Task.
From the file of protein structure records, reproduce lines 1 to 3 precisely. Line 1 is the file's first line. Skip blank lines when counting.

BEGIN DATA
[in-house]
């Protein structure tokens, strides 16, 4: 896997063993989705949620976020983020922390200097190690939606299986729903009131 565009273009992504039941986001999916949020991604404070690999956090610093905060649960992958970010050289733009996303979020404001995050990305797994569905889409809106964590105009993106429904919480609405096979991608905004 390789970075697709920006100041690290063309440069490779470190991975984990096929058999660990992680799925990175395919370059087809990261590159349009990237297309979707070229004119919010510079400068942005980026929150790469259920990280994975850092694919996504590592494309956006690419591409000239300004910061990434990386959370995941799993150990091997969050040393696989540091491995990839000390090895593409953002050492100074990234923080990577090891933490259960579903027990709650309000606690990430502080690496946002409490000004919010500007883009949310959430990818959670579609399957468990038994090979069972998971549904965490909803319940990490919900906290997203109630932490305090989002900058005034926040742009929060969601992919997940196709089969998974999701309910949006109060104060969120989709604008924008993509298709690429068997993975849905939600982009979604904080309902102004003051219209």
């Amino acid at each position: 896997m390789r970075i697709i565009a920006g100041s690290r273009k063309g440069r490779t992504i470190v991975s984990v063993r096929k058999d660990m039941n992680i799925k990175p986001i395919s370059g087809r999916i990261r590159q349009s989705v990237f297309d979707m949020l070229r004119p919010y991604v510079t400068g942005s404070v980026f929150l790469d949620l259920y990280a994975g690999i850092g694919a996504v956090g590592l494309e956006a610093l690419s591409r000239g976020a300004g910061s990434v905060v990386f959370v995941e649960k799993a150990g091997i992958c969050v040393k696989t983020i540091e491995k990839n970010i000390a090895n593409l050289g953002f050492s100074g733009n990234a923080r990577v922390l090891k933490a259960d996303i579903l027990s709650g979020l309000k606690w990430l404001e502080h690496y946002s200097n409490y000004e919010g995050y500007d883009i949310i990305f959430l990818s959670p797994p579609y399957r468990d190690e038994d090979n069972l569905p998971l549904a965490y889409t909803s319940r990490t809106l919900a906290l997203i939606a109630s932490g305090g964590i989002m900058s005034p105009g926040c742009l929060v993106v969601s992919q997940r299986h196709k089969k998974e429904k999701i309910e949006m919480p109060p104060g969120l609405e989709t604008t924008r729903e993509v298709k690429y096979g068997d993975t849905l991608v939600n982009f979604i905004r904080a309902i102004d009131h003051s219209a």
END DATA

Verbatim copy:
[in-house]
């Protein structure tokens, strides 16, 4: 896997063993989705949620976020983020922390200097190690939606299986729903009131 565009273009992504039941986001999916949020991604404070690999956090610093905060649960992958970010050289733009996303979020404001995050990305797994569905889409809106964590105009993106429904919480609405096979991608905004 390789970075697709920006100041690290063309440069490779470190991975984990096929058999660990992680799925990175395919370059087809990261590159349009990237297309979707070229004119919010510079400068942005980026929150790469259920990280994975850092694919996504590592494309956006690419591409000239300004910061990434990386959370995941799993150990091997969050040393696989540091491995990839000390090895593409953002050492100074990234923080990577090891933490259960579903027990709650309000606690990430502080690496946002409490000004919010500007883009949310959430990818959670579609399957468990038994090979069972998971549904965490909803319940990490919900906290997203109630932490305090989002900058005034926040742009929060969601992919997940196709089969998974999701309910949006109060104060969120989709604008924008993509298709690429068997993975849905939600982009979604904080309902102004003051219209």
């Amino acid at each position: 896997m390789r970075i697709i565009a920006g100041s690290r273009k063309g440069r490779t992504i470190v991975s984990v063993r096929k058999d660990m039941n992680i799925k990175p986001i395919s370059g087809r999916i990261r590159q349009s989705v990237f297309d979707m949020l070229r004119p919010y991604v510079t400068g942005s404070v980026f929150l790469d949620l259920y990280a994975g690999i850092g694919a996504v956090g590592l494309e956006a610093l690419s591409r000239g976020a300004g910061s990434v905060v990386f959370v995941e649960k799993a150990g091997i992958c969050v040393k696989t983020i540091e491995k990839n970010i000390a090895n593409l050289g953002f050492s100074g733009n990234a923080r990577v922390l090891k933490a259960d996303i579903l027990s709650g979020l309000k606690w990430l404001e502080h690496y946002s200097n409490y000004e919010g995050y500007d883009i949310i990305f959430l990818s959670p797994p579609y399957r468990d190690e038994d090979n069972l569905p998971l549904a965490y889409t909803s319940r990490t809106l919900a906290l997203i939606a109630s932490g305090g964590i989002m900058s005034p105009g926040c742009l929060v993106v969601s992919q997940r299986h196709k089969k998974e429904k999701i309910e949006m919480p109060p104060g969120l609405e989709t604008t924008r729903e993509v298709k690429y096979g068997d993975t849905l991608v939600n982009f979604i905004r904080a309902i102004d009131h003051s219209a």